Functions of dialogue

Dialogue is a fundamental part of fiction. But are you making it work hard enough? This article describes some of the ways dialogue can and should be functioning in your story.

Primary functions

In real life, people say things that have no informative value. For example:

“How are you?”

“I’m fine.”

“Nice day today.”

In fiction, however, there should be no extraneous speech. Dialogue should always do one of the following, and preferably two or three:

  1. Dialogue reveals character. What people say and how they say it, and how they respond to each other, tells us a lot about them.
  2. It provides information. The challenge is doing this without it being obvious. Let information come out naturally at an appropriate time.
  3. It advances the plot. Again, it shouldn’t be obvious that this is what’s happening, but dialogue is usually a part of vital scenes that move the story forward.

Additional functions

Subtext

On the one hand there is what people say; on the other hand there is what they actually mean. This is the difference between text and subtext. Text is the words; subtext is what’s going on under the surface.

For example, consider the following:

“Do you like my new dress?”

“I like the colour.”

Or

“Are you sure you’re not disappointed?”

“No….not at all.”

From those few words of each example, you can feel the undercurrents swirling beneath. The word ‘like’ in the first example tells us heaps, while the …. in the second example speaks volumes. Choose your characters’ words carefully and you can reveal much more.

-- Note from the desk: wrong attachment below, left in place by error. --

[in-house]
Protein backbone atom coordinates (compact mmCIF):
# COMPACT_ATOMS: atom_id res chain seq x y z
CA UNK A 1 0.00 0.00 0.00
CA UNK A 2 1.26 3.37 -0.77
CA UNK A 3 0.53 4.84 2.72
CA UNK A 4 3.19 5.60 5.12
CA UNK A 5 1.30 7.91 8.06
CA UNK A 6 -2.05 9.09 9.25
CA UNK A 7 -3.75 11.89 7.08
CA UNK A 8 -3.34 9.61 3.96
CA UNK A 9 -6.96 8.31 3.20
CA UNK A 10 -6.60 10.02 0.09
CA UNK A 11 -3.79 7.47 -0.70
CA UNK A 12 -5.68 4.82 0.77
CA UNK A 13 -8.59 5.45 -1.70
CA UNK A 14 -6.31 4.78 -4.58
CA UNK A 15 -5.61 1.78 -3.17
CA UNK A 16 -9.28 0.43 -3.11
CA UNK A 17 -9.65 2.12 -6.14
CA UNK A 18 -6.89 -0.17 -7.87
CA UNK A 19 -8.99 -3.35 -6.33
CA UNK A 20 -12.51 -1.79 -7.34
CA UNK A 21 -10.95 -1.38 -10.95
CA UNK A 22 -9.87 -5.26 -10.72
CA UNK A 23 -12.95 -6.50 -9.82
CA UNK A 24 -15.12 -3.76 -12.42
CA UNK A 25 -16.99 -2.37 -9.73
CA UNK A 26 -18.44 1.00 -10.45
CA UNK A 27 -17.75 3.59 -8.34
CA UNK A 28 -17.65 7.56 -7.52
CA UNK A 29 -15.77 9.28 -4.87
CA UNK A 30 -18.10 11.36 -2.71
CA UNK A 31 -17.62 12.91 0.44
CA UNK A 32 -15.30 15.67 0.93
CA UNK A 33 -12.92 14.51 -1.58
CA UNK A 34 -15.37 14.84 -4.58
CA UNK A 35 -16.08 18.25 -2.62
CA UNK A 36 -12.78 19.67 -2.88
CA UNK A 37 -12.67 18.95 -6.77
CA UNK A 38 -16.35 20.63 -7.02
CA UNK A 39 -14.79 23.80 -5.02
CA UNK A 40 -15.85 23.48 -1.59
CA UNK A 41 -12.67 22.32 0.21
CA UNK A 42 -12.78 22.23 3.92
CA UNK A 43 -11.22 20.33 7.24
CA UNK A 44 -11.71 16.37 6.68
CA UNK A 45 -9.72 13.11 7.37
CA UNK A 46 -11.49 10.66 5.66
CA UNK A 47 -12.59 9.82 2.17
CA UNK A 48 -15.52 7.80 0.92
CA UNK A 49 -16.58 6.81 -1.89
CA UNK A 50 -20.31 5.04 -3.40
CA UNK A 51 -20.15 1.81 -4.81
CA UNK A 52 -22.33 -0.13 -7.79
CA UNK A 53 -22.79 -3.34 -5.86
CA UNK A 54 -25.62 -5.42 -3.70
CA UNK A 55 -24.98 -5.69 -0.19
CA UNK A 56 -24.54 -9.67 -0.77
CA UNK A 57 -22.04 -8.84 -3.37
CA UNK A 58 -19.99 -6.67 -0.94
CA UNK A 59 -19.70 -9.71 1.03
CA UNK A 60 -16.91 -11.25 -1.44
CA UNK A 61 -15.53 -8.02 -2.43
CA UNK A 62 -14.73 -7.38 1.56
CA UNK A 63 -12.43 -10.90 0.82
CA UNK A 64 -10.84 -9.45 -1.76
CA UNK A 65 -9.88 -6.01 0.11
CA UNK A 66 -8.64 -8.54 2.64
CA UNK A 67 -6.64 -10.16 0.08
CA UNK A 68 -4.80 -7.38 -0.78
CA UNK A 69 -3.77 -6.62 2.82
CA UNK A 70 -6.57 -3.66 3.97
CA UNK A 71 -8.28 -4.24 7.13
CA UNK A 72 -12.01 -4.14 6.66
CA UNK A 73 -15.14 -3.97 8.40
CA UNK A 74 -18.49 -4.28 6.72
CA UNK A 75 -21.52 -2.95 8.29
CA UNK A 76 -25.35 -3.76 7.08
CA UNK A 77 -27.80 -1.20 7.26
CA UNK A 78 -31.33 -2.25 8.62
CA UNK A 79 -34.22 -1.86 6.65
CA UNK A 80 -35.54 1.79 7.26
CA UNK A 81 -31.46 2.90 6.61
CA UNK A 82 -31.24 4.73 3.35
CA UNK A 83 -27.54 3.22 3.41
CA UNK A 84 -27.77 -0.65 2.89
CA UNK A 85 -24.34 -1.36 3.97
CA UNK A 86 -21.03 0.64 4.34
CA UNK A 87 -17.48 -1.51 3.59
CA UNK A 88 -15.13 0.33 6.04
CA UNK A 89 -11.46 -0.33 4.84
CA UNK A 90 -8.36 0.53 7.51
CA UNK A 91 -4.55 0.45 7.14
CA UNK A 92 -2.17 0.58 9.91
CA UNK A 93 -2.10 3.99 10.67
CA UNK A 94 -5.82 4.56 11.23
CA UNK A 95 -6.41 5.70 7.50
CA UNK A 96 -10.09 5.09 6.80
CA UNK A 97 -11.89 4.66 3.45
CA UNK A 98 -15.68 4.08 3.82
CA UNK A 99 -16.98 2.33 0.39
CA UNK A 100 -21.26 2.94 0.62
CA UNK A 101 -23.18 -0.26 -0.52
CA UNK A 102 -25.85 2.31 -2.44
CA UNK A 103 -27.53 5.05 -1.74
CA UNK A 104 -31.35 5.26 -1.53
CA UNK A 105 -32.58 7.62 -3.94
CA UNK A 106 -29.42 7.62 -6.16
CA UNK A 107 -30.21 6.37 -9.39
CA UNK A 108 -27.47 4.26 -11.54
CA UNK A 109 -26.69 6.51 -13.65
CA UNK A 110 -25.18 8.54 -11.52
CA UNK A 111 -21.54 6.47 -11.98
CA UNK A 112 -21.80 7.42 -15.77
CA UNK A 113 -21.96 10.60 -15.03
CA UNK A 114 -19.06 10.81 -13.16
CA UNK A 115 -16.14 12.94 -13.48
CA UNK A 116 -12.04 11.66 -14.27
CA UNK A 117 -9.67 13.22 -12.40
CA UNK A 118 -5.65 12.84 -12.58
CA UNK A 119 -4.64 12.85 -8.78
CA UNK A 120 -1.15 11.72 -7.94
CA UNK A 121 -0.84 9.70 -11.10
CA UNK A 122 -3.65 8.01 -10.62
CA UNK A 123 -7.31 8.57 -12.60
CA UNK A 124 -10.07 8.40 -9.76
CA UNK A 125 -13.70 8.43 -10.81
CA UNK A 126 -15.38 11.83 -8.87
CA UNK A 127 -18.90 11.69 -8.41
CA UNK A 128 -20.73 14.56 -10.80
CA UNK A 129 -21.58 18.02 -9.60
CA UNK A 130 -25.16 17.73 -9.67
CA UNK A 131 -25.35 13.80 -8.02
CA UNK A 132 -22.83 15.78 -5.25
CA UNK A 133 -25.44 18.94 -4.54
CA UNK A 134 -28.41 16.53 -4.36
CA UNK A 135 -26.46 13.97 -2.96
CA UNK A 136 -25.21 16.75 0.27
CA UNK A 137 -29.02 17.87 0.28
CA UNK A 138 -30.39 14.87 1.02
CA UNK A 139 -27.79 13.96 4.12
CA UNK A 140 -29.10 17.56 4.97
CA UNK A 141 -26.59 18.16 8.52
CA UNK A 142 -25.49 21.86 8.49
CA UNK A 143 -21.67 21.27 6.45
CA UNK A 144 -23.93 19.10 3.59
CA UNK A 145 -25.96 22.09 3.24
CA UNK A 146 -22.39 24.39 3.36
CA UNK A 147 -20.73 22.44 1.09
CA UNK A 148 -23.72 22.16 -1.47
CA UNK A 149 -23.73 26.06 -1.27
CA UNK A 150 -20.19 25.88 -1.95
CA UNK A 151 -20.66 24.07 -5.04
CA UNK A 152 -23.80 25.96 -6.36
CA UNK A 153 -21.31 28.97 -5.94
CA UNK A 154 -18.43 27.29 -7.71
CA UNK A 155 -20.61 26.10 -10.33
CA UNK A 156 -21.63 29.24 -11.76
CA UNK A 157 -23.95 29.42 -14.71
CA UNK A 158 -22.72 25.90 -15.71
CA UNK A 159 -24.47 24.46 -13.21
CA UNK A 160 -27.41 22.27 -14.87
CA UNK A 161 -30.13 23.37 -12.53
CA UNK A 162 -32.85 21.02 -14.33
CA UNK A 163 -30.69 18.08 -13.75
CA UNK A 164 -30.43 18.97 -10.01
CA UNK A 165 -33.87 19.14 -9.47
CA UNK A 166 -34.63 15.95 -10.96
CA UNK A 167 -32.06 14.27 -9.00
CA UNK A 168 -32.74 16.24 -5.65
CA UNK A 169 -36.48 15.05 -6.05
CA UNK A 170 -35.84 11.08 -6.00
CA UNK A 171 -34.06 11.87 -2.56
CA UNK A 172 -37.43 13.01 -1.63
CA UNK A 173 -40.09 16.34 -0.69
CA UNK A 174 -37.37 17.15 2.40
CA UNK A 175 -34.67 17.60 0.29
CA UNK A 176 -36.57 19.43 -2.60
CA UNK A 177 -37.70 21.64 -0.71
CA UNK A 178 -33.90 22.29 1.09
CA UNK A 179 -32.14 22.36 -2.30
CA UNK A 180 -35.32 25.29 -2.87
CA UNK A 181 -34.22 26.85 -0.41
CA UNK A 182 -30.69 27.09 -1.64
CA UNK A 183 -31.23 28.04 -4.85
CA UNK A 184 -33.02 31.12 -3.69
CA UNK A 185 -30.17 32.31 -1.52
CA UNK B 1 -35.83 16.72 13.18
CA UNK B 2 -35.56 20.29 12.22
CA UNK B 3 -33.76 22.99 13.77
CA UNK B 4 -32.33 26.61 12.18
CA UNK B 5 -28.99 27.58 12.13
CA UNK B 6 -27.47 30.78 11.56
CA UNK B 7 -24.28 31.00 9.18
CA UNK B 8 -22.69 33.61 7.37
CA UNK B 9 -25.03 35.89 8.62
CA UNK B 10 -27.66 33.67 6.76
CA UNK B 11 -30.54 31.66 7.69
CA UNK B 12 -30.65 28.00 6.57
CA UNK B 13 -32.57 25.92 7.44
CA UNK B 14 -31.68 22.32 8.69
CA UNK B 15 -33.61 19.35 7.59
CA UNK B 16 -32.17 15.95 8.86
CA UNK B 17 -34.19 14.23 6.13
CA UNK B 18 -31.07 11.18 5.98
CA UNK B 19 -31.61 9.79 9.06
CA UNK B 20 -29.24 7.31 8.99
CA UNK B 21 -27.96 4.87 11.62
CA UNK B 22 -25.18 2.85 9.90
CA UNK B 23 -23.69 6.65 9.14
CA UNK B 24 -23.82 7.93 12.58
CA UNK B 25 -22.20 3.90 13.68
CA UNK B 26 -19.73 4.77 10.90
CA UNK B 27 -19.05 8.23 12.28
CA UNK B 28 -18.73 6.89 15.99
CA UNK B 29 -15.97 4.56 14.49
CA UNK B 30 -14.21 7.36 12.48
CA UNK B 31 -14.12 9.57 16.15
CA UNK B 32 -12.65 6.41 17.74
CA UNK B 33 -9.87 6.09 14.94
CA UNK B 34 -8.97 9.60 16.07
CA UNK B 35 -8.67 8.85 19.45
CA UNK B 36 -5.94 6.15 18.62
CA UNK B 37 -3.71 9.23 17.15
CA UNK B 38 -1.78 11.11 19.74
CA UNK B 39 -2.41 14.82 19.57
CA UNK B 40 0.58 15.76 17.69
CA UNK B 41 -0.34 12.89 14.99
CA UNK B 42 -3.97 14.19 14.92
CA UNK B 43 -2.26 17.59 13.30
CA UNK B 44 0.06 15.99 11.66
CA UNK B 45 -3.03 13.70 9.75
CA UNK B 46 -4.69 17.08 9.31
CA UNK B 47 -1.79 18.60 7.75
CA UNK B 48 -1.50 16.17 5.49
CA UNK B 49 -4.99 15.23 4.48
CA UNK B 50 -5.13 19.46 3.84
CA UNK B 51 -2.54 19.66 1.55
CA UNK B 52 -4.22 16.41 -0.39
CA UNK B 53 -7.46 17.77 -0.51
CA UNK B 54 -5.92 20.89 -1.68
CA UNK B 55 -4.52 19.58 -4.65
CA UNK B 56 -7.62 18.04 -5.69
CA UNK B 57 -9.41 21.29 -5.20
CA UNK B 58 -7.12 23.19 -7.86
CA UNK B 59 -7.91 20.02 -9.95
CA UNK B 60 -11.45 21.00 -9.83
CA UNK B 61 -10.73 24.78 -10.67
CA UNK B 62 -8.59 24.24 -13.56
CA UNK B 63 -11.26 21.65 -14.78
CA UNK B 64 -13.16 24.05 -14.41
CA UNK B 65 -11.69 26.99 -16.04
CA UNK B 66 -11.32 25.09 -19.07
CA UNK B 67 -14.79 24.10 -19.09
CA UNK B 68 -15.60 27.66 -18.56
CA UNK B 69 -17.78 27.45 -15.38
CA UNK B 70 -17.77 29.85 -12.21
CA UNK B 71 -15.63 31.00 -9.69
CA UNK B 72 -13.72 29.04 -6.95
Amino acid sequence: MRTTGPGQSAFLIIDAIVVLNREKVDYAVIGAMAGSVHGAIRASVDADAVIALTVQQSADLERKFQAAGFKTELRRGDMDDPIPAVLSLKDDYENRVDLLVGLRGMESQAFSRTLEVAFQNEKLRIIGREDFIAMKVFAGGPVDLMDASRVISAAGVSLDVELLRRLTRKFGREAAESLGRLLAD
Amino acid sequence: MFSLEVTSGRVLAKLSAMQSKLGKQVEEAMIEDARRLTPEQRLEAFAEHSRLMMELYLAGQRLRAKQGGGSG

Now imagine how much much more we could convey if we added some actions and body language, perhaps a sideways glance or a sigh. People are often doing something as they talk (for example rolling a cigarette, driving a car) so use that to reveal the thoughts, emotions and conflicts of the characters.

Punctuate speech and actions with description where appropriate to build the scene and the right tone and atmosphere.

Think about what motivates your character. If you know who they are and what they want, you can determine how they might express themself to the other person.s there a side of themself they want to project or not project?

Character in bucketloads

I talked about character above under ‘Primary functions’ but you can go further by using dialogue to make your characters sound absolutely unique. Their dialect, favourite phrases, simply the way they hesitate or use pauses – all these can reveal additional character. Make each character different from the others.

Just don’t over do ‘um’s’ and ‘ers’. People use them in real life but in fiction you want dialogue to flow. Less is more. The same goes for accents or dialects. Overdo it and it will just annoy the reader.

What is not said

Sometimes what is not said is just as important as what is said. Use silences and pauses (remember that … above?) 

Textual arrangement

Dialogue breaks up the text on the page. Without it, pages can appear like dense blocks of text and can be off-putting to read, especially if you write long paragraphs. This function of dialogue may seem trivial but it really does matter. It will deter readers from even starting your book/story or beginning the next chapter if they pick it up and it appears to be solid and impenetrable.

That said, don’t insert dialogue where it’s not needed just to break up the text. It’s more important to be true to what’s appropriate for your story.

Last word

Dialogue should flow. Read it out loud to see if it sounds natural.

If you open any modern novel you will notice that the main dialogue tag used is ‘said’. This is because the eye skips over it so the reader just reads the dialogue. It generally shouldn’t be necessary to use other tags (such as ‘whispered’ or ‘shouted’) because the dialogue itself and the body language and expressions that you write with it should make it clear what the tone and nature of the speech is.

What are your thoughts on the above? Tell me in the comments below.

Functions of dialogue in fiction
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